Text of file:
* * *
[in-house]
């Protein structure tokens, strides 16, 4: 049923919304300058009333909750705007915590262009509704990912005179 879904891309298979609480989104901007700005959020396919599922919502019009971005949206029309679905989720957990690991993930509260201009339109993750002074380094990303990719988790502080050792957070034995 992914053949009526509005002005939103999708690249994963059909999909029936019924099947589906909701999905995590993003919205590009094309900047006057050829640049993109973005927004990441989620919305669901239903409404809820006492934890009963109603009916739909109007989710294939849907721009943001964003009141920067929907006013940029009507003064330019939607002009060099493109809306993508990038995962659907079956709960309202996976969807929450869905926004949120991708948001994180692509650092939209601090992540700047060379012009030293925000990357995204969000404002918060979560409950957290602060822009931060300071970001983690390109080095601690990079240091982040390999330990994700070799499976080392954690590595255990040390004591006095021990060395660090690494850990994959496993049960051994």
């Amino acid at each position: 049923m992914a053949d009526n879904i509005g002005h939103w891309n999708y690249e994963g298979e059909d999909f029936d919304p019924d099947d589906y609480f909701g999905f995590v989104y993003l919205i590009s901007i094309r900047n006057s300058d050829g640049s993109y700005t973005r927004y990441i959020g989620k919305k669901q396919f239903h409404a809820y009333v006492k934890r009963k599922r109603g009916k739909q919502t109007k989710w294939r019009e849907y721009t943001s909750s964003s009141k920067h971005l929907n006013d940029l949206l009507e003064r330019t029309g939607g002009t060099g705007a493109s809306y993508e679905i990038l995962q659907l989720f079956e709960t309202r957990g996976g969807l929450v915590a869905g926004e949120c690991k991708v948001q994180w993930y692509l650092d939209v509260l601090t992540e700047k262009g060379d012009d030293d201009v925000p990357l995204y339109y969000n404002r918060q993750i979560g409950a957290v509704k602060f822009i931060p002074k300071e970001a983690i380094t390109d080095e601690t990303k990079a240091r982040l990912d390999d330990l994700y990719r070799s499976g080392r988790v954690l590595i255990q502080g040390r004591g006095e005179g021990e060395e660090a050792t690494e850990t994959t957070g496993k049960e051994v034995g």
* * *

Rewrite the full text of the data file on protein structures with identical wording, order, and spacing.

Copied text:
[in-house]
């Protein structure tokens, strides 16, 4: 049923919304300058009333909750705007915590262009509704990912005179 879904891309298979609480989104901007700005959020396919599922919502019009971005949206029309679905989720957990690991993930509260201009339109993750002074380094990303990719988790502080050792957070034995 992914053949009526509005002005939103999708690249994963059909999909029936019924099947589906909701999905995590993003919205590009094309900047006057050829640049993109973005927004990441989620919305669901239903409404809820006492934890009963109603009916739909109007989710294939849907721009943001964003009141920067929907006013940029009507003064330019939607002009060099493109809306993508990038995962659907079956709960309202996976969807929450869905926004949120991708948001994180692509650092939209601090992540700047060379012009030293925000990357995204969000404002918060979560409950957290602060822009931060300071970001983690390109080095601690990079240091982040390999330990994700070799499976080392954690590595255990040390004591006095021990060395660090690494850990994959496993049960051994």
């Amino acid at each position: 049923m992914a053949d009526n879904i509005g002005h939103w891309n999708y690249e994963g298979e059909d999909f029936d919304p019924d099947d589906y609480f909701g999905f995590v989104y993003l919205i590009s901007i094309r900047n006057s300058d050829g640049s993109y700005t973005r927004y990441i959020g989620k919305k669901q396919f239903h409404a809820y009333v006492k934890r009963k599922r109603g009916k739909q919502t109007k989710w294939r019009e849907y721009t943001s909750s964003s009141k920067h971005l929907n006013d940029l949206l009507e003064r330019t029309g939607g002009t060099g705007a493109s809306y993508e679905i990038l995962q659907l989720f079956e709960t309202r957990g996976g969807l929450v915590a869905g926004e949120c690991k991708v948001q994180w993930y692509l650092d939209v509260l601090t992540e700047k262009g060379d012009d030293d201009v925000p990357l995204y339109y969000n404002r918060q993750i979560g409950a957290v509704k602060f822009i931060p002074k300071e970001a983690i380094t390109d080095e601690t990303k990079a240091r982040l990912d390999d330990l994700y990719r070799s499976g080392r988790v954690l590595i255990q502080g040390r004591g006095e005179g021990e060395e660090a050792t690494e850990t994959t957070g496993k049960e051994v034995g």